A pair of top political reporters, John Harris and Jim VandeHei, quit The Washington Post last week to join an Internet-based news organization in Washington, D.C. They are the most prominent journalists to have joined the gradual migration from newsprint to the Web since Michael Kinsley started Slate.
There is, of course, no stampede to populate the new territories of journalism, no more than England and France emptied out to fill the North American continent after 1600. Yet a steadily growing number of talented and knowledgeable news professionals are finding employment in online media and creating new opportunities for others.
The latest start-up is simply another sign that the Web is adding a large new sphere to the news business. Having lived and worked in this space for nearly five years, I am confident on a few points.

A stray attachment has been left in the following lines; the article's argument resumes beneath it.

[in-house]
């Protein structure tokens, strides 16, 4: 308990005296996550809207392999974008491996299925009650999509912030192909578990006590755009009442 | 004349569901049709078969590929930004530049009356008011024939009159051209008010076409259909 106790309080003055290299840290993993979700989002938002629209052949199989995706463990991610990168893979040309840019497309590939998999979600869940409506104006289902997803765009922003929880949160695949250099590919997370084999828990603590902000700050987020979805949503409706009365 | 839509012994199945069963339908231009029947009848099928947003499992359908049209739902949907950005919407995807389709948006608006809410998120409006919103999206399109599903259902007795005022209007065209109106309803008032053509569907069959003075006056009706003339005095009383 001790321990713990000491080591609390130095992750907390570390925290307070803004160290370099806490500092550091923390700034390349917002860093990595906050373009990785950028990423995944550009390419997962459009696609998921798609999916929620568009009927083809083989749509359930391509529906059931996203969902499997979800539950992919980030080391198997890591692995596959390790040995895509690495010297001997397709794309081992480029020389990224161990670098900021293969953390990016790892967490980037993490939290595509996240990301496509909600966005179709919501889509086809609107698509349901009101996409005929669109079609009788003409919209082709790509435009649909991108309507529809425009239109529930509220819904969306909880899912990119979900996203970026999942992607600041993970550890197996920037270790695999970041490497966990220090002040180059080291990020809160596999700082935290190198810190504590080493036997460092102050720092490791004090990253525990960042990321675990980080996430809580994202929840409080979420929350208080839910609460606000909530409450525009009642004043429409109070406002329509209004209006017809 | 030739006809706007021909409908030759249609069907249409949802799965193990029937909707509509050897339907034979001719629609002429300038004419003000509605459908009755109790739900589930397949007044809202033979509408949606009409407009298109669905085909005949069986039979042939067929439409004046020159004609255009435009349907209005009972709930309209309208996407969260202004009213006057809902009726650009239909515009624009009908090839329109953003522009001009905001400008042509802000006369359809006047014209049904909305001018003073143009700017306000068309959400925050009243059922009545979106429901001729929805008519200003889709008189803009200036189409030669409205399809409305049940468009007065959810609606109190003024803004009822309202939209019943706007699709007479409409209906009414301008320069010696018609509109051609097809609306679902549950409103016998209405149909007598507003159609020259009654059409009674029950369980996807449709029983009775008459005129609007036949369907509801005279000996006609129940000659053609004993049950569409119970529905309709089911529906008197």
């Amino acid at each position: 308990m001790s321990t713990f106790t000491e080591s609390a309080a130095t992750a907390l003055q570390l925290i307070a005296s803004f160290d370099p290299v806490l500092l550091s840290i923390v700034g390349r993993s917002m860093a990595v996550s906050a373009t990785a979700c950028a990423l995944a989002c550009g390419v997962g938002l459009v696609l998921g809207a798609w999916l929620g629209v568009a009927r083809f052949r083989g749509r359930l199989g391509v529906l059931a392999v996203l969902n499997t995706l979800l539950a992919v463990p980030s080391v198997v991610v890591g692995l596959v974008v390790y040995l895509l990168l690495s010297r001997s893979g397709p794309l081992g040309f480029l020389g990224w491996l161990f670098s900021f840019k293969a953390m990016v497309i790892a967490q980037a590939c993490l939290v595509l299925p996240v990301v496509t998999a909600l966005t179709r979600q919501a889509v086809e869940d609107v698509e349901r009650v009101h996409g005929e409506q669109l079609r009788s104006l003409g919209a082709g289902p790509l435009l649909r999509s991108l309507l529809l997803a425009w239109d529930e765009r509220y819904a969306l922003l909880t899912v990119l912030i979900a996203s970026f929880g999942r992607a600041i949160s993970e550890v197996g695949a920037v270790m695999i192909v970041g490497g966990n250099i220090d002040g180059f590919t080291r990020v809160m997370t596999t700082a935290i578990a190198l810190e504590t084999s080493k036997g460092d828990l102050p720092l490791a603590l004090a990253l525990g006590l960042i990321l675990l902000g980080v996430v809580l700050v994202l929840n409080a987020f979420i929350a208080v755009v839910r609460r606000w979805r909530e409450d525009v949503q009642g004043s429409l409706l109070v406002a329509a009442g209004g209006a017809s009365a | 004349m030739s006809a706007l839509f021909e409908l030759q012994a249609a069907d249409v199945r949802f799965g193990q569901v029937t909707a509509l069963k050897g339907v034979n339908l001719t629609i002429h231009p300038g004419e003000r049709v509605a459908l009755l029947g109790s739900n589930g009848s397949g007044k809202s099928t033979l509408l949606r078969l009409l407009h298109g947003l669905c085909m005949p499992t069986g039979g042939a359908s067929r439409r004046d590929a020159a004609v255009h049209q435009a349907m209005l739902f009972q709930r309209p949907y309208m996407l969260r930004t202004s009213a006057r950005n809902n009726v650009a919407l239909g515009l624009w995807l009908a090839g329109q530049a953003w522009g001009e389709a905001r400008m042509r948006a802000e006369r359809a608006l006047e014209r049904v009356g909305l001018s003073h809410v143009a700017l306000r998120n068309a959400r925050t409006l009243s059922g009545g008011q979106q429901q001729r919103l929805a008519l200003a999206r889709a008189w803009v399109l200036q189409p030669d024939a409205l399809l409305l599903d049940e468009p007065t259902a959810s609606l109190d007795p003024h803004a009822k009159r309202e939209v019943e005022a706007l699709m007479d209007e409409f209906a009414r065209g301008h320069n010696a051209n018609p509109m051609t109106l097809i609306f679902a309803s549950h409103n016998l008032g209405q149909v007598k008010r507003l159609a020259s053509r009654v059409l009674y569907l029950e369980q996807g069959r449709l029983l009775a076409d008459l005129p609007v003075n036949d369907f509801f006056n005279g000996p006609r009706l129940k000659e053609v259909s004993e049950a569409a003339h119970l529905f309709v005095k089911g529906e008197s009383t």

- The threat of entry by new competition is very real: Harris, 43, and VandeHei, 35, will join a start-up Washington newspaper called The Capitol Leader, backed by Allbritton Communications, which had, for a time, been proprietor of a now defunct broadsheet of good reputation, The Washington Star (it was the city’s leading daily until the Post overtook it in the 1960s). The two journalists immediately contracted to appear regularly on the CBS television network (Allbritton owns a number of ABC-affiliated television stations, including its Washington outlet). Their paper will compete with two well-established political dailies, Roll Call and The Hill. But the heart of the new enterprise will be an as-yet unnamed Website, similar, perhaps, to The Hotline (owned by National Journal), The Note (owned by ABC) and other online portals that in recent years have modernized political coverage by agglomerating and commenting on it. Some new businesses can grow quite large. The all-time champion entrant in new media is Michael Bloomberg, now mayor of New York and potential presidential aspirant, who, starting in the 1980s, turned a database of bond prices into a media juggernaut to rival Dow Jones and The Wall Street Journal. With 1600 editors and reporters in 94 bureaus around the world, Bloomberg says it is the third largest news organization in the world, after the Associated Press and Reuters.